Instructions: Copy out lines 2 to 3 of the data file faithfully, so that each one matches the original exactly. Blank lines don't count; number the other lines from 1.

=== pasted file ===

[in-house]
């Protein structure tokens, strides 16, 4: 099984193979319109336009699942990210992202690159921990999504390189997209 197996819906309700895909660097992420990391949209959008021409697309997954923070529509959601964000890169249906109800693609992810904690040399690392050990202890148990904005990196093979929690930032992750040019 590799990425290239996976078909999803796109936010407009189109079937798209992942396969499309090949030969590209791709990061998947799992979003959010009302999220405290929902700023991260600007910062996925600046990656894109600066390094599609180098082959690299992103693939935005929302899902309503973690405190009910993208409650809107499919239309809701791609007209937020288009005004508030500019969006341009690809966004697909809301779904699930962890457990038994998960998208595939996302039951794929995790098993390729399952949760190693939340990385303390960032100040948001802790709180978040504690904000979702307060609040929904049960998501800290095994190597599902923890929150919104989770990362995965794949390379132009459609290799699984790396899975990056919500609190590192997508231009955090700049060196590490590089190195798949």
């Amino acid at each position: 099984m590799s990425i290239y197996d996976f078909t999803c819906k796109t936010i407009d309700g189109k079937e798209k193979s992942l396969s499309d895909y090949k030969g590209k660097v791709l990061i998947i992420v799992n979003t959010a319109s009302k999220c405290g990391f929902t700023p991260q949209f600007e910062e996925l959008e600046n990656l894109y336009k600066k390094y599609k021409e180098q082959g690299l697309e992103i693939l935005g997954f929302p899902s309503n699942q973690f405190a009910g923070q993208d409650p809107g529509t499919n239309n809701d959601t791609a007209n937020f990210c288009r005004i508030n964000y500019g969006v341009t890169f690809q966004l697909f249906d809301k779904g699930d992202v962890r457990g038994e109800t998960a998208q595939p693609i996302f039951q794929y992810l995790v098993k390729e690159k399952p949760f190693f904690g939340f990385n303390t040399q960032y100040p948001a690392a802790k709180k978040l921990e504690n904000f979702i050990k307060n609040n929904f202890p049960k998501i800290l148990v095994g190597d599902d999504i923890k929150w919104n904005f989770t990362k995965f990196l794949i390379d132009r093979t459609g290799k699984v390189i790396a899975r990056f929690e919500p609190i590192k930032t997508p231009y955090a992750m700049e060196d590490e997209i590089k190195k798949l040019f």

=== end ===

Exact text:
């Protein structure tokens, strides 16, 4: 099984193979319109336009699942990210992202690159921990999504390189997209 197996819906309700895909660097992420990391949209959008021409697309997954923070529509959601964000890169249906109800693609992810904690040399690392050990202890148990904005990196093979929690930032992750040019 590799990425290239996976078909999803796109936010407009189109079937798209992942396969499309090949030969590209791709990061998947799992979003959010009302999220405290929902700023991260600007910062996925600046990656894109600066390094599609180098082959690299992103693939935005929302899902309503973690405190009910993208409650809107499919239309809701791609007209937020288009005004508030500019969006341009690809966004697909809301779904699930962890457990038994998960998208595939996302039951794929995790098993390729399952949760190693939340990385303390960032100040948001802790709180978040504690904000979702307060609040929904049960998501800290095994190597599902923890929150919104989770990362995965794949390379132009459609290799699984790396899975990056919500609190590192997508231009955090700049060196590490590089190195798949």
């Amino acid at each position: 099984m590799s990425i290239y197996d996976f078909t999803c819906k796109t936010i407009d309700g189109k079937e798209k193979s992942l396969s499309d895909y090949k030969g590209k660097v791709l990061i998947i992420v799992n979003t959010a319109s009302k999220c405290g990391f929902t700023p991260q949209f600007e910062e996925l959008e600046n990656l894109y336009k600066k390094y599609k021409e180098q082959g690299l697309e992103i693939l935005g997954f929302p899902s309503n699942q973690f405190a009910g923070q993208d409650p809107g529509t499919n239309n809701d959601t791609a007209n937020f990210c288009r005004i508030n964000y500019g969006v341009t890169f690809q966004l697909f249906d809301k779904g699930d992202v962890r457990g038994e109800t998960a998208q595939p693609i996302f039951q794929y992810l995790v098993k390729e690159k399952p949760f190693f904690g939340f990385n303390t040399q960032y100040p948001a690392a802790k709180k978040l921990e504690n904000f979702i050990k307060n609040n929904f202890p049960k998501i800290l148990v095994g190597d599902d999504i923890k929150w919104n904005f989770t990362k995965f990196l794949i390379d132009r093979t459609g290799k699984v390189i790396a899975r990056f929690e919500p609190i590192k930032t997508p231009y955090a992750m700049e060196d590490e997209i590089k190195k798949l040019f």